Bandwidth, Security and Stash Tradeoffs: Fig. 2(a) shows how statistical privacy reduces stash sizes. Note that increasing values of lead to lower stash values, the improvement of which is captured by the axis of Fig. 2(a). While Theorem 4 shows that relaxing the security improves performance, Fig. 2(a) empirically shows these performance improvements for concrete values of the security parameter . For instance, Root ORAM provides a % improvement in stash usage for , a % improvement for and about % improvement for ( where is the access sequence length). As shown in Appendix B, the loss in Shannon entropy of the output sequence is small for moderate values of . For instance, for , an results in a loss in entropy of roughly bits and for the loss is less than bits (compared to bits without any security). Furthermore, as seen in Section 7.3, in the context of the Private Information Retrieval application the use of anonymous communication channels can further reduce the effective privacy values by multiple orders of magnitude. Similar parameter values for differentially private systems are being increasingly adopted by the research community [56] as well as seen in deployed systems such as RAPPOR [23] (), Apple Diagnostics [2, 1] ( for Health information types, for Lookup Hints and Safari crash domain detection and for Autoplay intent detection) and US census data release [3, 4, 5] ( for OnTheMap LEHD OriginDestination Employment Statistics (LODES)). Research works which extensively explore the problem of setting privacy budgets state that the adopted privacy budget values range from to (refer to Table 1 from Hsu et al. [32] or Fig. from Lee et al. [38]).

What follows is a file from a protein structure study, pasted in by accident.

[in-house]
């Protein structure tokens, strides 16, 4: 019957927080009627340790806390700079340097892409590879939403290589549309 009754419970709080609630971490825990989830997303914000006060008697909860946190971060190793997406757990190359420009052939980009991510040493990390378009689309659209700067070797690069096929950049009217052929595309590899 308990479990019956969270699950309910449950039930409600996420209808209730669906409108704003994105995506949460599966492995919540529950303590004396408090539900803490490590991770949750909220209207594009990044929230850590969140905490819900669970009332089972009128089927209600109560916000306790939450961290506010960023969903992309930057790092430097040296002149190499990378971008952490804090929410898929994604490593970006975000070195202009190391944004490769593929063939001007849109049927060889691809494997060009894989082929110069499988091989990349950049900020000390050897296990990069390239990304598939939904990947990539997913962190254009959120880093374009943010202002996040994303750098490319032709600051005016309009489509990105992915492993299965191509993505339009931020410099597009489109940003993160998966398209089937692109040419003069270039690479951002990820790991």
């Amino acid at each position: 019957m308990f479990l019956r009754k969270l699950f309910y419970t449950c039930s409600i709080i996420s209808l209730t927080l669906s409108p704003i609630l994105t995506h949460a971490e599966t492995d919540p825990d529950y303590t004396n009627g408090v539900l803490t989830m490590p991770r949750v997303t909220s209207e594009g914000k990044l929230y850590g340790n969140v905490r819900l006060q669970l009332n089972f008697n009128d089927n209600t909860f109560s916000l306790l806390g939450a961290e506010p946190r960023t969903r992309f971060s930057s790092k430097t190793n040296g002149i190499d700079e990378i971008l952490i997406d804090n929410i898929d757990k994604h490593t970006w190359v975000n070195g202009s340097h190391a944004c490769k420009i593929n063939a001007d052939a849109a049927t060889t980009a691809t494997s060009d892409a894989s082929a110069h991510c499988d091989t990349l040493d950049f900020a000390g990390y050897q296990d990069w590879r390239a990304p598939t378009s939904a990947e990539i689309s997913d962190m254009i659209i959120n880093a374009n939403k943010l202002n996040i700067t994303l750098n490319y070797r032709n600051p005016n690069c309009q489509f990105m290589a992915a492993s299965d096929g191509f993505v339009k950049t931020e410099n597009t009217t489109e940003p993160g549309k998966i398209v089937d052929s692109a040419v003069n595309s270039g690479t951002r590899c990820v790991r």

Fig. 2(b) depicts the tradeoff between the stash improvement (relative to ), security and bandwidth (parameter ) for the Root ORAM protocol. We can see the significant performance gains in the high bandwidth regime. Note that the stash size of the Root ORAM protocol (as in Theorem 5) can be split into two components viz., exponential component (bounded by ) and the randomness component (bounded by ). The former dominates the latter for small values of bandwidth i.e., large values of and hence the stashsecurity tradeoff is less significant in those regimes, which agrees with the results in Fig. 2(b). Fig. 2(a) and Fig. 2(b) thus capture the effect of varying the security () on the performance by the reduction in stash size (compared to a baseline of ) and show that statistical privacy can be used to improve the performance of ORAM schemes.